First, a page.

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Research Papers: Gas Turbines: Combustion, Fuels, and Emissions

Short Spray Penetration for Direct Injection Gasoline Engines With Secondary-Drop-Breakup Simulation Integrated With Fuel-Breakup Simulation

[+] Author and Article Information
Eiji Ishii

Hitachi, Ltd., Hitachi Research Laboratory,
832-2, Horiguchi,
Hitachinaka, Ibaraki, Japan
e-mail: eiji.ishii.qm@hitachi.com

Hideharu Ehara

Hitachi Automotive Systems, Ltd.,
1671-1 Kasukawa,
Isesaki, Gunma, Japan
e-mail: hideharu.ehara.kz@hitachi.com

Motoyuki Abe

Hitachi, Ltd., Hitachi Research Laboratory,
832-2, Horiguchi,
Hitachinaka, Ibaraki, Japan
e-mail: motoyuki.abe.kc@hitachi.com

Toru Ishikawa

Hitachi Automotive Systems, Ltd.,
2520 Takaba,
Hitachinaka, Ibaraki, Japan
e-mail: tohru.ishikawa.ww@hitachi.com

Contributed by the Combustion and Fuels Committee of ASME for publication in the JOURNAL OF ENGINEERING FOR GAS TURBINES AND POWER. Manuscript received January 27, 2014; final manuscript received February 22, 2014; published online April 1, 2014. Editor: David Wisler.

J. Eng. Gas Turbines Power 136(9), 091506 (Apr 01, 2014) (8 pages) Paper No: GTP-14-1051; doi: 10.1115/1.4026986 History: Received January 27, 2014; Revised February 22, 2014

Direct injection gasoline engines have both better engine power and fuel efficiency than port injection gasoline engines. However, direct injection gasoline engines also emit more particulate matter (PM) than port injection gasoline engines do. To decrease PM, fuel injectors with short spray penetration are required. More effective fuel injectors can be preliminarily designed by numerically simulating fuel spray. We previously developed a fuel-spray simulation. Both the fuel flow within the flow paths of an injector and the liquid column at the injector outlet were simulated by using a grid method. The liquid-column breakup was simulated by using a particle method. The motion of droplets within the air/fuel mixture (secondary-drop-breakup) region was calculated by using a discrete droplet model (DDM). In this study, we applied our fuel-spray simulation to sprays for the direct injection gasoline engines. Simulated spray penetrations agreed relatively well with measured spray penetrations. Velocity distributions at the outlet of three kinds of nozzles were plotted by using a histogram, and the relationship between the velocity distributions and spray penetrations was studied. We found that shrinking the high-speed region and making the velocity-distribution uniform were required for short spray penetration.

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References

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Figures

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Fig. 1

MPS and CIP procedures in hybrid method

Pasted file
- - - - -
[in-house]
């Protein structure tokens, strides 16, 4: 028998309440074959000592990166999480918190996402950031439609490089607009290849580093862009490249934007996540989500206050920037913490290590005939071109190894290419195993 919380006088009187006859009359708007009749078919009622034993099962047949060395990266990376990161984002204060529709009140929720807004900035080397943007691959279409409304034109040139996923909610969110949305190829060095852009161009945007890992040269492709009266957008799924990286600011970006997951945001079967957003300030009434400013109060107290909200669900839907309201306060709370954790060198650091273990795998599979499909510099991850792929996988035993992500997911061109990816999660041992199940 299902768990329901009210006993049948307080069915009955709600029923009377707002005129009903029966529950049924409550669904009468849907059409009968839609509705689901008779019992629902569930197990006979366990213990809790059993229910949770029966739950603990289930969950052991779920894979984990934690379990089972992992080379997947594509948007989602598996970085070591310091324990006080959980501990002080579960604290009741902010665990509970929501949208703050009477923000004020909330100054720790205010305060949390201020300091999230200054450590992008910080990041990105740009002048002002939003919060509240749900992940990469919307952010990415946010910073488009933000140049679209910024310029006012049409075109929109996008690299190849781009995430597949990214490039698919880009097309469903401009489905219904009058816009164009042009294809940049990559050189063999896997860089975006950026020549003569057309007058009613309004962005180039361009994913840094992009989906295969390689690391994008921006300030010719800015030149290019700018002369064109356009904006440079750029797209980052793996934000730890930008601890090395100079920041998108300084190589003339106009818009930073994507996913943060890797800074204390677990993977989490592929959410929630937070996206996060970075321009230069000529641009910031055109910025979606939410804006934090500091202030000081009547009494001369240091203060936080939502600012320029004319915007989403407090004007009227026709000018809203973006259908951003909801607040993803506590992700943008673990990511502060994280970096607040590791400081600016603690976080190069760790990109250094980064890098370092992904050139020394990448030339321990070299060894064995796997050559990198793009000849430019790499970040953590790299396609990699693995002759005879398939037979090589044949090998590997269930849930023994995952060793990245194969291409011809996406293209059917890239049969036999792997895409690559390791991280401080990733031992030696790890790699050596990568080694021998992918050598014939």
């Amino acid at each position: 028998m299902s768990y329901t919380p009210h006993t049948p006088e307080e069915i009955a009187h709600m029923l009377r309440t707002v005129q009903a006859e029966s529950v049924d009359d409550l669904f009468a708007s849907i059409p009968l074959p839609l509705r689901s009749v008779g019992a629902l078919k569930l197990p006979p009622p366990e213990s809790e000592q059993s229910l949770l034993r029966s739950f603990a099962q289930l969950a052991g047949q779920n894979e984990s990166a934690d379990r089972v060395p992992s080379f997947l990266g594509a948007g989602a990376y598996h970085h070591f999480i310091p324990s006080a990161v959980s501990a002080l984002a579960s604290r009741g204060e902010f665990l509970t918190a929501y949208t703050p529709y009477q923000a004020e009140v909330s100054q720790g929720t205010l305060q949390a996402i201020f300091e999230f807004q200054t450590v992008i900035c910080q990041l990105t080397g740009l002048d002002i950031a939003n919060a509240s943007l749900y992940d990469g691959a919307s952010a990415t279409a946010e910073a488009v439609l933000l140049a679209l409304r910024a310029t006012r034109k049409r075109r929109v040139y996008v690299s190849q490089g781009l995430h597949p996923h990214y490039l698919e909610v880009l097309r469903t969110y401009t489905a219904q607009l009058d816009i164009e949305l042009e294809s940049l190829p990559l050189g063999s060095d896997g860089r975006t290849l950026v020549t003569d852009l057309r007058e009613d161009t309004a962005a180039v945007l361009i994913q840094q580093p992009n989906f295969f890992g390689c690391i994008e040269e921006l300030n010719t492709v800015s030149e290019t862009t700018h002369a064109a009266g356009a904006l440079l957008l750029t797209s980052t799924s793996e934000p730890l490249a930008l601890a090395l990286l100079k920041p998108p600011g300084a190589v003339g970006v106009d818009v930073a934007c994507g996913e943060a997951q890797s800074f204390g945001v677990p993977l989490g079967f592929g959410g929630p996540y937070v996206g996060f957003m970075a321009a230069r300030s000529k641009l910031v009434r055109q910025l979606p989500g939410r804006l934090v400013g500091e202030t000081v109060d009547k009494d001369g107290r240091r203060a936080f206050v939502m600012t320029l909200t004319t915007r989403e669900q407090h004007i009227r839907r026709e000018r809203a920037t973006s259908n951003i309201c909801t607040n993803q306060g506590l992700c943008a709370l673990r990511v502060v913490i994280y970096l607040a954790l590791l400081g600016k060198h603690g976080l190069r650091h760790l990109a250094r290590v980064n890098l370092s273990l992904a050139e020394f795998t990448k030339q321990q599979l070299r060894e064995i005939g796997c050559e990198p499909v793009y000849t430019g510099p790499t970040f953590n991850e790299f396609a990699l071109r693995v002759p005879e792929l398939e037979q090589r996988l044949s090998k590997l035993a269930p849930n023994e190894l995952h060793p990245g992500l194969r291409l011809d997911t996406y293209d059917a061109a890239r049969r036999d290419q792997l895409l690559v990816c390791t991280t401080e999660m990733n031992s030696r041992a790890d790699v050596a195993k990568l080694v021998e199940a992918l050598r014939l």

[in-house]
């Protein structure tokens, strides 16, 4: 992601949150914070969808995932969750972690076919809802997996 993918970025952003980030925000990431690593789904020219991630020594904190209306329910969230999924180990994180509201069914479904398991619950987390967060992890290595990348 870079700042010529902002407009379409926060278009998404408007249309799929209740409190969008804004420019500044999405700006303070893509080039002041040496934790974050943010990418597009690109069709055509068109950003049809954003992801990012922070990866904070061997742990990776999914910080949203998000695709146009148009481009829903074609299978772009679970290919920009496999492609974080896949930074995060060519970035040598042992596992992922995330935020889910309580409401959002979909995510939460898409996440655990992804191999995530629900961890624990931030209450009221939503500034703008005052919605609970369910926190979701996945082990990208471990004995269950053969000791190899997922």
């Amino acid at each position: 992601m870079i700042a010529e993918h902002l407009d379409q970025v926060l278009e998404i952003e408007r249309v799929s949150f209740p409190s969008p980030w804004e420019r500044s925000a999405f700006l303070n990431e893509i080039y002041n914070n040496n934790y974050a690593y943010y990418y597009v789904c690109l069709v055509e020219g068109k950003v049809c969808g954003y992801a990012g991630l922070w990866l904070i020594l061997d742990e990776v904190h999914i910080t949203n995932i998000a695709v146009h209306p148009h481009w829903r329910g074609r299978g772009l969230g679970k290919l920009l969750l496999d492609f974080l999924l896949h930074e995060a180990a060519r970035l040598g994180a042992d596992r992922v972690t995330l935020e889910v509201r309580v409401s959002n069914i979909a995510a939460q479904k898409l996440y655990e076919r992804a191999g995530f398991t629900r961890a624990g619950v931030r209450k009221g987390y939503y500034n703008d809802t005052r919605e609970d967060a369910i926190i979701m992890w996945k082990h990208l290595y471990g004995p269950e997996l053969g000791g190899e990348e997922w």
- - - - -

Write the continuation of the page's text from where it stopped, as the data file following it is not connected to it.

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Fig. 2

Calculation of velocity and droplet distributions in data-sampling region

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Fig. 3

Apparatus for measuring spray pattern with xenon flash lamp

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Fig. 4

Computational grids for liquid-column-breakup simulation with 393,116 cells (left figure), and extended picture around nozzles (right figure)

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Fig. 5

Computational grids for air/fuel mixture simulation; 100 × 100 × 100 cells

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Fig. 6

Liquid-column-breakup simulation. Side view is on the left, and front view is on the right.

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Fig. 7

Liquid jet distributions 1.14 mm from bottom of orifice cup. Nozzles of 5 and 6 are assigned at symmetric positions to nozzles of 3 and 2.

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Fig. 8

Error of distribution ratios of flow rate in four nozzles

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Fig. 9

Air/fuel mixture simulation compared with measured fuel spray: (a) measurements, and (b) simulation

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Fig. 10

Three kinds of nozzle shapes for studying dominant factors relating to spray penetrations: (a) chamfered inlet with curved surface, (b) standard, and (c) shrinking outlet with loop convex

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Fig. 11

Sprays from three nozzles: (a) chamfered inlet with curved surface, (b) standard, and (c) shrinking outlet with loop convex

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Fig. 12

Velocity distributions in sections of three nozzles: (a) chamfered inlet with curved surface, (b) standard, and (c) shrinking outlet with loop convex

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Fig. 13

Velocity distributions at outlets of counter borings of three nozzles: (a) chamfered inlet with curved surface, (b) standard, and (c) shrinking outlet with loop convex

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Fig. 14

Volume fractions of velocities at outlet of three nozzles

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